Paws for Thought: Changes at the shelter
YOLO COUNTY NEWS

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Paws for Thought: Changes at the shelter

“The times they are a changing …” for animals as well as people. Yes, the COVID-19 pandemic got animal shelter folks “all shook up,” and thinking outside the box err … kennel.

Back in March, animal-shelter closures and the evacuations of animals to foster 凯发体育官方sporthomes started the change process. More people at 凯发体育官方sporthome due to “shelter-in-place” orders, meant more people with time to foster pets, so the number of people fostering expanded significantly.

Today shelters are going online in a big way. Many are expanding their foster programs with easy-to-access online classes, informational meetings and animal care seminars. Short-term fostering, where pets are fostered for a day or two, is gaining in popularity. It gives people a chance to see if they like fostering, gives pets a break from the shelter, and helps shelters see how a pet will do in a 凯发体育官方sporthome environment.

Online marketing is essential. People who foster pets know that pet better than anyone else and can post informative write-ups, photos and videos of their fosters on social media. Wider outreach with better information online means more pets find good 凯发体育官方sporthomes.

What about adoptions? Yolo County Animal Services Volunteer Coordinator, Jonne Rodarte notes, “YCAS has … implemented a successful Virtual Adoption program that respects social distancing guidelines and relies on social media campaigns to introduce adoptable animals to the community and now offers one-on-one appointments for potential adopters to meet an animal that will find their ‘furever’ family in an intimate setting and go 凯发体育官方sporthome that day!”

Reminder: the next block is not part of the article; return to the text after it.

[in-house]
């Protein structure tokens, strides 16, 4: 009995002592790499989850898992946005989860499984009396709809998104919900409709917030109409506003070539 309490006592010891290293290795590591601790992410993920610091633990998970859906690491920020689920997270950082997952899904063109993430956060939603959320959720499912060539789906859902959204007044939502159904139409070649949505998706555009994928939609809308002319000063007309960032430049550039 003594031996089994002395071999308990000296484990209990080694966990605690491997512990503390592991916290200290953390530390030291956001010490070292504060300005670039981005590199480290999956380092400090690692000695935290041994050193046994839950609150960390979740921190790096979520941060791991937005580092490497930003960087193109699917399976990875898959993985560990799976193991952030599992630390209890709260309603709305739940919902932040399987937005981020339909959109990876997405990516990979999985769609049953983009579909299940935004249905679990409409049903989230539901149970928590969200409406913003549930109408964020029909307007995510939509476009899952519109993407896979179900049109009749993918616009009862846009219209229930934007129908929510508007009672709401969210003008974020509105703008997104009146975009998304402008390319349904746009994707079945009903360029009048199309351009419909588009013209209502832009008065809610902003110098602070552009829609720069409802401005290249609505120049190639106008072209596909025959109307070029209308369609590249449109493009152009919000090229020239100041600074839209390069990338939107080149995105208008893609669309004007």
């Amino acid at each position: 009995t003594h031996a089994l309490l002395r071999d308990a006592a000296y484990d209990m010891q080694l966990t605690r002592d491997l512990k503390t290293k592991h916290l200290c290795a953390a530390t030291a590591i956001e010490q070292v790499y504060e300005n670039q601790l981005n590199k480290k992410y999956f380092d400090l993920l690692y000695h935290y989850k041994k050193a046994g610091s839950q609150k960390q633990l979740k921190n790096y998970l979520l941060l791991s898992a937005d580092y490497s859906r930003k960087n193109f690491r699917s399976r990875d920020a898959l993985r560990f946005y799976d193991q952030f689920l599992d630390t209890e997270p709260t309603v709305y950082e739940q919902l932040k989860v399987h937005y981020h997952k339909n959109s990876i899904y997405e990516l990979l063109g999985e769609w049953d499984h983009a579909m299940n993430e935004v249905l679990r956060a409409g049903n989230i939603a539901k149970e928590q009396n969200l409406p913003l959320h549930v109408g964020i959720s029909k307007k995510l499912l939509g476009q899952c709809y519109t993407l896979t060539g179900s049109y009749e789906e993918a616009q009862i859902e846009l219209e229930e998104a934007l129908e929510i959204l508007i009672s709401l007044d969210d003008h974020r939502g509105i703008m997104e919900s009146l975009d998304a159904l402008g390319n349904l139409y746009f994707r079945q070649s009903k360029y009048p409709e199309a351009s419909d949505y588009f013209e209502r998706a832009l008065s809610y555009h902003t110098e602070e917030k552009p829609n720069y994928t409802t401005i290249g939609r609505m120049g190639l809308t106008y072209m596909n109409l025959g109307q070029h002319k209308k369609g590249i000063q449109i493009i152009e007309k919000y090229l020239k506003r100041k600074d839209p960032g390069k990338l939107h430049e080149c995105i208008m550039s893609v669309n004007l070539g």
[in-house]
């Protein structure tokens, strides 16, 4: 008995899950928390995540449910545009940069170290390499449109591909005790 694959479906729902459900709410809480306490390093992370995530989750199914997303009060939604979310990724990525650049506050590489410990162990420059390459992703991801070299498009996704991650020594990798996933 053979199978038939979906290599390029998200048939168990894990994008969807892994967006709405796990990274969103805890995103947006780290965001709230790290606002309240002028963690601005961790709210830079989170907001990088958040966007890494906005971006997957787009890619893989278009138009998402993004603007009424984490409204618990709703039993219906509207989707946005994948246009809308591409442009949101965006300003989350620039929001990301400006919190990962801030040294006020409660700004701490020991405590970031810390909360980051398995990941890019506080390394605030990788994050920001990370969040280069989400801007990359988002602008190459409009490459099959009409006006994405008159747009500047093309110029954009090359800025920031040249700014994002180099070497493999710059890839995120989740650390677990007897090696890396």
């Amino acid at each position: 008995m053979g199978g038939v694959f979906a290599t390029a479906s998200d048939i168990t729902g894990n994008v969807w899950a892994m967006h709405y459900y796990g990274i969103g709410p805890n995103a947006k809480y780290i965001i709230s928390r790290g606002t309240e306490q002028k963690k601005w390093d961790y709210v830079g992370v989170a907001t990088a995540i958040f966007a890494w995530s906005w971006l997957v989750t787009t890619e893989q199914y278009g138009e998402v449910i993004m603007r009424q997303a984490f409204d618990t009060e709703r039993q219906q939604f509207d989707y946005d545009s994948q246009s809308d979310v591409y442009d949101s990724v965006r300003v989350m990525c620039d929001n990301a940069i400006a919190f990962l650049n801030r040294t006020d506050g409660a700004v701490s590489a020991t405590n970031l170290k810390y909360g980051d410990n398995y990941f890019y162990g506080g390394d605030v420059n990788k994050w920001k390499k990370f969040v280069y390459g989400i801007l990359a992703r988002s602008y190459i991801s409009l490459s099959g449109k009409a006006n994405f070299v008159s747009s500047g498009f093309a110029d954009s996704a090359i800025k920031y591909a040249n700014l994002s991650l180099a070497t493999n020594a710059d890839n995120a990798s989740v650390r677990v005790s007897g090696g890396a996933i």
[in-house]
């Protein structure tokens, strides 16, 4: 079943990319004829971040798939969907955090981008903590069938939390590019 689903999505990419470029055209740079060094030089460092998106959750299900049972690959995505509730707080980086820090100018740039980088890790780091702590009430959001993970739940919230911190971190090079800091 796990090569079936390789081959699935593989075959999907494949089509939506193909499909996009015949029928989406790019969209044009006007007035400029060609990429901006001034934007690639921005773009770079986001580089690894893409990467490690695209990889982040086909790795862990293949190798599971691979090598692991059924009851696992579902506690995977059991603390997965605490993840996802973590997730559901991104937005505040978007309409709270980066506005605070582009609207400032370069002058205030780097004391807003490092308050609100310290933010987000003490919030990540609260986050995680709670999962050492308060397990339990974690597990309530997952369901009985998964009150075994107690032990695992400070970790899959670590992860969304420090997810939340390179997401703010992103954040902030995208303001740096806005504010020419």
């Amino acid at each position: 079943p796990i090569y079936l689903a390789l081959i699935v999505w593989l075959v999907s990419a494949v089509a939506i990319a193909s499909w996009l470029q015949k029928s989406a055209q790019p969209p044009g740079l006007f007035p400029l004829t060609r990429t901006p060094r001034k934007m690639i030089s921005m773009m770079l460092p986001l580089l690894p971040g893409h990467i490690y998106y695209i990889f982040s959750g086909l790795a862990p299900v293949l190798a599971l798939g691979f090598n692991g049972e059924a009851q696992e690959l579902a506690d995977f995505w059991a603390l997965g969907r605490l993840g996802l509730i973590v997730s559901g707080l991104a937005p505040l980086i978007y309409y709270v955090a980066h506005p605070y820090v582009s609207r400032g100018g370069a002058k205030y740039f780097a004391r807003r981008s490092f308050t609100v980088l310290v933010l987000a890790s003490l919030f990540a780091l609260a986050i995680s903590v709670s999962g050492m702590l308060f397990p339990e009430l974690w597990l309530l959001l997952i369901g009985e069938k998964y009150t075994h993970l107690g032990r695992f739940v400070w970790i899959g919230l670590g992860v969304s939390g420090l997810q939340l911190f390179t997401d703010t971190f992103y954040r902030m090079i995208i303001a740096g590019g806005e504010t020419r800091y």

Rodarte believes this new trend of virtual adoptions will continue. Find furry friends at www.petharbor.com, www.friendsofycas.org, www.nytch.me and Yolo County Animal Services Shelter on Facebook.

Going online to meet a pet and its fosterer as well as conducting adoption counseling by phone or video appointment are more convenient and efficient than driving some distance for an in-person interview. Of course, face-to-face meetings with foster pets prior to adoption can be done by appointment with everyone socially distanced.

Finally, post-adoption support by video conference or phone can smooth a pet’s transition into its new 凯发体育官方sporthome.

With pets in foster 凯发体育官方sporthomes, shelter staff have more time to develop outreach programs to support people and pets in their community and to help the few animals remaining in the shelter.

With animal shelters expanding foster programs, and developing their online marketing and adoption tools, things will not only be good for people and pets now but will be better when this COVID-19 pandemic is over.

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* “Maddie’s Tail Wag” for pre-kindergarteners develops children’s basic skills while teaching responsibility, empathy and the benefits of animal companionship.

* “Maddie’s Tail Wag” for children 7-10 provides a variety of activities as they follow Wiggle and Waggle’s journey from 凯发体育官方sporthomeless, to foster 凯发体育官方sporthome, to forever 凯发体育官方sporthome.

Happy Tails

Some things are meant to be. Barbara Clark and her family heard about Front Street Animal Shelter needing to evacuate its animals to foster 凯发体育官方sporthomes and decided to help.

Barbara’s daughter, MiKayla, writes, “When we first saw Bozer, he was sitting in the corner shaking and very scared. He was the last little dog left that needed to be fostered because no one could handle his needs.

“Once he was taken out of the shelter and at 凯发体育官方sporthome, his silly side emerged and we fell in love with him right away. He became comfortable around us and less timid very quickly. He loves to take walks and run around the yard with our other dogs. He and our big dog, Tyson, play with each other nonstop and keep each other company.

“He loves, loves, loves getting belly rubs and laying in the sun. Bozer has come a long way, from being a dog that could barely be touched to a kind, sweet, loving little four-legged family member. We love him and are so glad we went to the shelter that day.”

— Evelyn Dale of Davis is a volunteer and advocate for shelter animal welfare. Contact her at [email protected] This column appears monthly.

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